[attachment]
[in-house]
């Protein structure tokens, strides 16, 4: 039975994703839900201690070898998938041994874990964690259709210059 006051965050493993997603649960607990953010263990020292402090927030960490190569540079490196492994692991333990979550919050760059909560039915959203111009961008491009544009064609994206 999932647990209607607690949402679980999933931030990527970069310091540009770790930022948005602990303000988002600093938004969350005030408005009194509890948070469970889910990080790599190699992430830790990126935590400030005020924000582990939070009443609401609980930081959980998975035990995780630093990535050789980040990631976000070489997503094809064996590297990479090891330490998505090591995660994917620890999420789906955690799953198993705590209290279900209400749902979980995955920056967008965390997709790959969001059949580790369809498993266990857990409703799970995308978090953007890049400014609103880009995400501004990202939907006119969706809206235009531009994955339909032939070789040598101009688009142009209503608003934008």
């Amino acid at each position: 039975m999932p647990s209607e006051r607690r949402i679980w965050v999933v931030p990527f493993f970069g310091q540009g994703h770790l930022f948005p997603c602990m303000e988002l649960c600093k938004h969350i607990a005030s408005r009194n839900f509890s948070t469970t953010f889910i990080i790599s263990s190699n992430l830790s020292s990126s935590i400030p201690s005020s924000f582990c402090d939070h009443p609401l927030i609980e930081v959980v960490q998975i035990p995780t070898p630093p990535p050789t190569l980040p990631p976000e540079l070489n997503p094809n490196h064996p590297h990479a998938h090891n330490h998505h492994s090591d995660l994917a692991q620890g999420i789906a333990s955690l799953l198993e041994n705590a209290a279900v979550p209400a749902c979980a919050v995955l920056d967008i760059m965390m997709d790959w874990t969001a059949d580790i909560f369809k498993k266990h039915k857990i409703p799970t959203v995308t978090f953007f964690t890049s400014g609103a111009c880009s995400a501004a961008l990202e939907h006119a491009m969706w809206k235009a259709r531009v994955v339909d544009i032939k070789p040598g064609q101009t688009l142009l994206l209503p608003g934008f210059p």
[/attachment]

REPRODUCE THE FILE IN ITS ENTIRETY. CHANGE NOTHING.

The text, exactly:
[in-house]
């Protein structure tokens, strides 16, 4: 039975994703839900201690070898998938041994874990964690259709210059 006051965050493993997603649960607990953010263990020292402090927030960490190569540079490196492994692991333990979550919050760059909560039915959203111009961008491009544009064609994206 999932647990209607607690949402679980999933931030990527970069310091540009770790930022948005602990303000988002600093938004969350005030408005009194509890948070469970889910990080790599190699992430830790990126935590400030005020924000582990939070009443609401609980930081959980998975035990995780630093990535050789980040990631976000070489997503094809064996590297990479090891330490998505090591995660994917620890999420789906955690799953198993705590209290279900209400749902979980995955920056967008965390997709790959969001059949580790369809498993266990857990409703799970995308978090953007890049400014609103880009995400501004990202939907006119969706809206235009531009994955339909032939070789040598101009688009142009209503608003934008």
């Amino acid at each position: 039975m999932p647990s209607e006051r607690r949402i679980w965050v999933v931030p990527f493993f970069g310091q540009g994703h770790l930022f948005p997603c602990m303000e988002l649960c600093k938004h969350i607990a005030s408005r009194n839900f509890s948070t469970t953010f889910i990080i790599s263990s190699n992430l830790s020292s990126s935590i400030p201690s005020s924000f582990c402090d939070h009443p609401l927030i609980e930081v959980v960490q998975i035990p995780t070898p630093p990535p050789t190569l980040p990631p976000e540079l070489n997503p094809n490196h064996p590297h990479a998938h090891n330490h998505h492994s090591d995660l994917a692991q620890g999420i789906a333990s955690l799953l198993e041994n705590a209290a279900v979550p209400a749902c979980a919050v995955l920056d967008i760059m965390m997709d790959w874990t969001a059949d580790i909560f369809k498993k266990h039915k857990i409703p799970t959203v995308t978090f953007f964690t890049s400014g609103a111009c880009s995400a501004a961008l990202e939907h006119a491009m969706w809206k235009a259709r531009v994955v339909d544009i032939k070789p040598g064609q101009t688009l142009l994206l209503p608003g934008f210059p």